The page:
- Getting fit doesn’t have to take hours of hard workouts, according to top trainers and coaches.
- You can build muscle in a few gym sessions a week with short, intense sets of exercise.
- For best results, focus on compound movements and eccentric exercise to maximize muscle tension.
You don’t need to spend long hours in the gym to see results.
You can get the health benefits of exercise, like more energy, better mood, and lower risk of disease, in as little as 5 minutes a day, according to recent research.
Building muscle, and maintaining it, takes a little more strategy, but it’s still possible to do in a few hours a week, according to personal trainers and strength coaches.
To make the most gains in the shortest time, focus on the right volume (amount of reps), intensity, and movements for your goals.
Cut out “junk volume”
More exercise doesn’t necessarily mean more gains — in fact, it could backfire. “Junk volume” refers to exercise you do in the gym that goes beyond what you actually need to make progress building muscle and strength.
A 2017 study found that a majority of strength gains happen in about four sets per week, per body part.
“If anyone is lifting for more than an hour, they’re probably doing way more than they need to,” he said.
Doing more work can actually make it harder for your muscles to recover and can slow your progress over time if you’re overtraining.
Doing less makes it easier to gradually increase the intensity over time to keep making gains, a foundational fitness concept known as progressive overload.
Pick the right exercises
Exercises like bicep curls and leg extensions are popular for building muscle because they isolate a single muscle group to focus on gains in one area.
But to get the most bang for your buck, personal trainers recommend compound exercises that tap into multiple muscle groups at once.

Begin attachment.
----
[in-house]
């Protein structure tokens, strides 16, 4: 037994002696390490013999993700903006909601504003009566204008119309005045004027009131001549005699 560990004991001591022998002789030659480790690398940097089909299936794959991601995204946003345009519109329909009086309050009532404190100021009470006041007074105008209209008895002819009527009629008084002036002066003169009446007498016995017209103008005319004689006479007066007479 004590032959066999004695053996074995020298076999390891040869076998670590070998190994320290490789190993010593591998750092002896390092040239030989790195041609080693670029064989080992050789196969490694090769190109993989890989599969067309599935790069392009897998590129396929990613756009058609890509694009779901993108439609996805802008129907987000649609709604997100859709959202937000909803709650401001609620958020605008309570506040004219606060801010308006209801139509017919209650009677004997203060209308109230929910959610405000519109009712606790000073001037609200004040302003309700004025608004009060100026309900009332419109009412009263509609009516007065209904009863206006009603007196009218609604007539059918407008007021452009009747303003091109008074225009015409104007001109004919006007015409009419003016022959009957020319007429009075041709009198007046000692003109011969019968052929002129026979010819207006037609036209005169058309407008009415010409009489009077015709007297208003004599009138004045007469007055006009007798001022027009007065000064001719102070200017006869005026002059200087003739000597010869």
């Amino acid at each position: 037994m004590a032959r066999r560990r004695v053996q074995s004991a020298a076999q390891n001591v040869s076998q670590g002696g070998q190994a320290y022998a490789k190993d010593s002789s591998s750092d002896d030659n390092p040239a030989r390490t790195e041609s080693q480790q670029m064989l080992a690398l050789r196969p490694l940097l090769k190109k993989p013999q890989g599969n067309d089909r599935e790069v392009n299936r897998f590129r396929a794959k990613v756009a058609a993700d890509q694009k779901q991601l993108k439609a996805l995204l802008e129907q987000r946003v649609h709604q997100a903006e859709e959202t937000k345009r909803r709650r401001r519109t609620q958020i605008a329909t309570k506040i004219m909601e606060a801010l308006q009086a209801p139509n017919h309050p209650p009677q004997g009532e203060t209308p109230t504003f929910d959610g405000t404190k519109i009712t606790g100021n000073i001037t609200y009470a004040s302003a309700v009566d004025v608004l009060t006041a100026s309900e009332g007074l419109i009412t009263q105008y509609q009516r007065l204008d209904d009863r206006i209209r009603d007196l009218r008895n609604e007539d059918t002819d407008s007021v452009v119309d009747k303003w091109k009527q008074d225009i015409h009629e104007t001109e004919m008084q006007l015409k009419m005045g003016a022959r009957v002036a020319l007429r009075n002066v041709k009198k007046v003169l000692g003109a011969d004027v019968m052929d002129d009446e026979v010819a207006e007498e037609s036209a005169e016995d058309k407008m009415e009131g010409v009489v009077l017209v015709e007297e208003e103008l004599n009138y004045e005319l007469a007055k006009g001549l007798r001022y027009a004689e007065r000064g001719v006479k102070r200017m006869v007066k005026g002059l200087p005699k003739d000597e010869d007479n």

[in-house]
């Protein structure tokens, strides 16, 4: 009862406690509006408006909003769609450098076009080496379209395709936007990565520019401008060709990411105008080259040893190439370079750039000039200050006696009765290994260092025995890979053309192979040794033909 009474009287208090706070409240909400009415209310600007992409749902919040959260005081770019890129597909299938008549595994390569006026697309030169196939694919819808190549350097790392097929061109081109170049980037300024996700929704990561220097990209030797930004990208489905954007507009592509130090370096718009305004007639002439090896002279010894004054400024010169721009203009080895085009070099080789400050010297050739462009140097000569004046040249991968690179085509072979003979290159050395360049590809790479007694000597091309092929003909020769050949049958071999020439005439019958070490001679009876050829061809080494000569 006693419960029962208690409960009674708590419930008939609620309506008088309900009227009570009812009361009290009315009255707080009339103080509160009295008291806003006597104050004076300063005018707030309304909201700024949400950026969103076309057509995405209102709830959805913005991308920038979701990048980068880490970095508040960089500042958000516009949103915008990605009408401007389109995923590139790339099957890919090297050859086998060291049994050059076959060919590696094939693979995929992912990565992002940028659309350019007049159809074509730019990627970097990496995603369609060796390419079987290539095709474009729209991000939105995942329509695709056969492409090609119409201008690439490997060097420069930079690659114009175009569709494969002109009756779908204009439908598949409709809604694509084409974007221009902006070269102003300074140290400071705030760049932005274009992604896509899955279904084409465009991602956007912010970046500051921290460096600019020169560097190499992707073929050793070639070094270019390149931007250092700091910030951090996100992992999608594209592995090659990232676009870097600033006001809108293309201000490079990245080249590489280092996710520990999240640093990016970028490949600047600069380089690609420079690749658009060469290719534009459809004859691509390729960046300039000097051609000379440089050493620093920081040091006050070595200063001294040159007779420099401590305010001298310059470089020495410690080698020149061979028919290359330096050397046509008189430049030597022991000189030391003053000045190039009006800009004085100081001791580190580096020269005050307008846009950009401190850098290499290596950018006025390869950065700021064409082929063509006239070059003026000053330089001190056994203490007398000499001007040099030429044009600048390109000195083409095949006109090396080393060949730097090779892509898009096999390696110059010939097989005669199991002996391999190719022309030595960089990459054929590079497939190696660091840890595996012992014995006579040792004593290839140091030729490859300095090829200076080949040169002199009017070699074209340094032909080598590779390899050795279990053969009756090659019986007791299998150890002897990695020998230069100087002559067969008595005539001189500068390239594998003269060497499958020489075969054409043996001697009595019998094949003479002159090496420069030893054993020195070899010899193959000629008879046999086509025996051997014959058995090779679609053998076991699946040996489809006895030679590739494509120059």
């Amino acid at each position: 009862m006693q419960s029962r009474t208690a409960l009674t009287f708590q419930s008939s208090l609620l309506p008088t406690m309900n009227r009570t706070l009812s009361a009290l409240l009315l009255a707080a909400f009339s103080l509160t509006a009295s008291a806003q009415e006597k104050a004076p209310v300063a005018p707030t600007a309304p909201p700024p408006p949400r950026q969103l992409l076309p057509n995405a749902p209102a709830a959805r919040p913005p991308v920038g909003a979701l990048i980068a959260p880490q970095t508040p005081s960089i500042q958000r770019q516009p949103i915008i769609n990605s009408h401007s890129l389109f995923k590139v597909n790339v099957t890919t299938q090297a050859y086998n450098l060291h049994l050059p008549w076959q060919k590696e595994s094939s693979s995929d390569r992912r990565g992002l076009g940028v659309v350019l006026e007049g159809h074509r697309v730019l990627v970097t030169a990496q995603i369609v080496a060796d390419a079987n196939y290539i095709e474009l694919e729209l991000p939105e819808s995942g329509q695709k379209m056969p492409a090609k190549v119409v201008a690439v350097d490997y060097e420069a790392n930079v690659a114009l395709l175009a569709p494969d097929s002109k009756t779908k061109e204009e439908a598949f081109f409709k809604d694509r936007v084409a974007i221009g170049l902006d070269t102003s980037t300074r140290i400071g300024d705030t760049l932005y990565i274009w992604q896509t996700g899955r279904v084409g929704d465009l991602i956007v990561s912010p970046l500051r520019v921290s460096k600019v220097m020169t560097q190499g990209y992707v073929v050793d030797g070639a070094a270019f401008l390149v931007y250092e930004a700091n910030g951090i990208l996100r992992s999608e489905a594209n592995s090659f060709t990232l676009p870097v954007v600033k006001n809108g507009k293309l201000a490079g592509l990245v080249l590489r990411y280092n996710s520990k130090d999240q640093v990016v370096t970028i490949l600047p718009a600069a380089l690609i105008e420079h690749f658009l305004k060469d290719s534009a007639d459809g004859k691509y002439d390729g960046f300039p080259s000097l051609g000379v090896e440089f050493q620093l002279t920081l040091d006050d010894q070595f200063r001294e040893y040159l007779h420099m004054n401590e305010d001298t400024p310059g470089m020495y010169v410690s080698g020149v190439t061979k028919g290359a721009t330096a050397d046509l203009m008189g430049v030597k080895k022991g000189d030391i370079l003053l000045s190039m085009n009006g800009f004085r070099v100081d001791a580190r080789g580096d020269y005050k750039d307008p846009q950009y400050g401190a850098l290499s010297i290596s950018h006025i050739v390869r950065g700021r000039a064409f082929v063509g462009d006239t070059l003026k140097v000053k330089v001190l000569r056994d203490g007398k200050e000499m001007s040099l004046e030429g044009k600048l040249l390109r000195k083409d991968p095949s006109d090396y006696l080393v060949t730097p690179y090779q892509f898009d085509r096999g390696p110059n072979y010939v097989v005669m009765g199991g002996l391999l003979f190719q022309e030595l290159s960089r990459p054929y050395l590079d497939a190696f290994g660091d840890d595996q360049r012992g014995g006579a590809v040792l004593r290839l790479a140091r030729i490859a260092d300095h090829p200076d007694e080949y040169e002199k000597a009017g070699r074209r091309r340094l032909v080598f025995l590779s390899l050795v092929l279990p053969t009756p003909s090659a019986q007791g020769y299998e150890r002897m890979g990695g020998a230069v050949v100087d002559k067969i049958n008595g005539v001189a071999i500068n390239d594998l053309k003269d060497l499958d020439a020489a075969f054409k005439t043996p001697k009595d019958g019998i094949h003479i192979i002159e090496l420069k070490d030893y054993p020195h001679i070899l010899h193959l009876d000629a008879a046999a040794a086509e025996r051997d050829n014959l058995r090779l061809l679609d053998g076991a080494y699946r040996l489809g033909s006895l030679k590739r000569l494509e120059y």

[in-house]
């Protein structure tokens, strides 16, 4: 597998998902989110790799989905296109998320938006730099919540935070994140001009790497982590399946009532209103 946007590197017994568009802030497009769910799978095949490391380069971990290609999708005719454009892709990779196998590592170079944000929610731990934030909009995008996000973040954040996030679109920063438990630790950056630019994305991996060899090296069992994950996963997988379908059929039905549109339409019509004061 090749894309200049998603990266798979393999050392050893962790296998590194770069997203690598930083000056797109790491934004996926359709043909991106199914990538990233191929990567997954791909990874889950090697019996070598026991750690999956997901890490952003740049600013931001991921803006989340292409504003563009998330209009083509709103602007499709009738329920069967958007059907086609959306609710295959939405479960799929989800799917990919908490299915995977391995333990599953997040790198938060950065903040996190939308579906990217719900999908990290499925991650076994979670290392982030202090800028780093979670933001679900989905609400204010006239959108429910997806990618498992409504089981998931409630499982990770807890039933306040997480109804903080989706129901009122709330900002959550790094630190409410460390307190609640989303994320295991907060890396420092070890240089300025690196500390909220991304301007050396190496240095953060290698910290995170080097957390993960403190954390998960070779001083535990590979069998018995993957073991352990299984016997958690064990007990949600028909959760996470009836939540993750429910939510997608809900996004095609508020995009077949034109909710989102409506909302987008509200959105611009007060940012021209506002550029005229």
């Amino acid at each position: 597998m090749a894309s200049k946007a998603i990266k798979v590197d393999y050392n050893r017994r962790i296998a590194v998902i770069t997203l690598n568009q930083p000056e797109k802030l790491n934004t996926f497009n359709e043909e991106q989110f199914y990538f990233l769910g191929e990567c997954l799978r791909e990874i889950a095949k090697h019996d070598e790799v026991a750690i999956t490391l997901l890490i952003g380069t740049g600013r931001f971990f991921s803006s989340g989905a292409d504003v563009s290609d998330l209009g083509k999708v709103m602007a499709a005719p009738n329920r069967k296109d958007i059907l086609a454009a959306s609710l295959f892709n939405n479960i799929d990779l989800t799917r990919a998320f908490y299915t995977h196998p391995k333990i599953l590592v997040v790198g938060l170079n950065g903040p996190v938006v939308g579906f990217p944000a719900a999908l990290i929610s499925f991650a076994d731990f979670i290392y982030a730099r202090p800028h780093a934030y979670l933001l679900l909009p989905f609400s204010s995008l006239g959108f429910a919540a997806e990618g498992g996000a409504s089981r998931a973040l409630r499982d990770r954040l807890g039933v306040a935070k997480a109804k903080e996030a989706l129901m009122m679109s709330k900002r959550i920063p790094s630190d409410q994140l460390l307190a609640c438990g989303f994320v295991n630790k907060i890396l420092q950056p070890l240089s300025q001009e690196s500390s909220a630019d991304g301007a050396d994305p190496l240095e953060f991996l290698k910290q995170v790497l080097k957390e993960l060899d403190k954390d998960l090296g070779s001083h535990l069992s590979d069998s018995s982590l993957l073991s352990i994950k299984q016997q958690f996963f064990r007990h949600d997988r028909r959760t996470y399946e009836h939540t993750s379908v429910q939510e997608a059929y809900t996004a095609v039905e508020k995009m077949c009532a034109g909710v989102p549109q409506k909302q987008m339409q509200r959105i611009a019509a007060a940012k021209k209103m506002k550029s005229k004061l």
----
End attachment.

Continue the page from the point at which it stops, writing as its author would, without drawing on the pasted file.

Examples of compound exercises for muscle-building include deadlifts, pull-ups, shoulder presses, and squats.
Prioritize eccentric exercise
Eccentric exercise, in which muscles contract while lengthening, is ideal for gains because it creates a lot of muscle tension, the needed stimulus for growth.
To pump up the eccentric work in your routine, take a page from Dwayne “The Rock” Johnson’s gym sessions.
His strength and conditioning coach Dave Rienzi swears by techniques like negative reps (focused on the lowering portion of the movement) or adding a tempo (slowing down the movement) to pack on muscle.
Try the 2×2 rule
If you want more time away from the gym but don’t want to lose gains, functional bodybuilder Marcus Filly recommends doing just two sets of two exercises per workout, called the “2×2 rule.”
The technique leads to “max results” with “minimal time,” Filly said on his YouTube channel.
The key point is that is you need to really push the intensity to see benefits in such a short window of time, getting near muscle failure (the point where you physically can’t do another rep with good form).
Don’t skimp on protein or sleep
One of the biggest mistakes people make trying to build muscle is not resting or eating enough, personal trainers and sports dietitians previously told Insider.
Working out breaks down muscle, and without enough rest and calories to build it back bigger and stronger, you’ll just be wasting your time in the gym.
You’ll also need to eat enough protein, the specific macronutrient that helps repair and grow tissue, including muscle: about 0.7 grams of protein per pound of bodyweight per day is ideal, research suggests.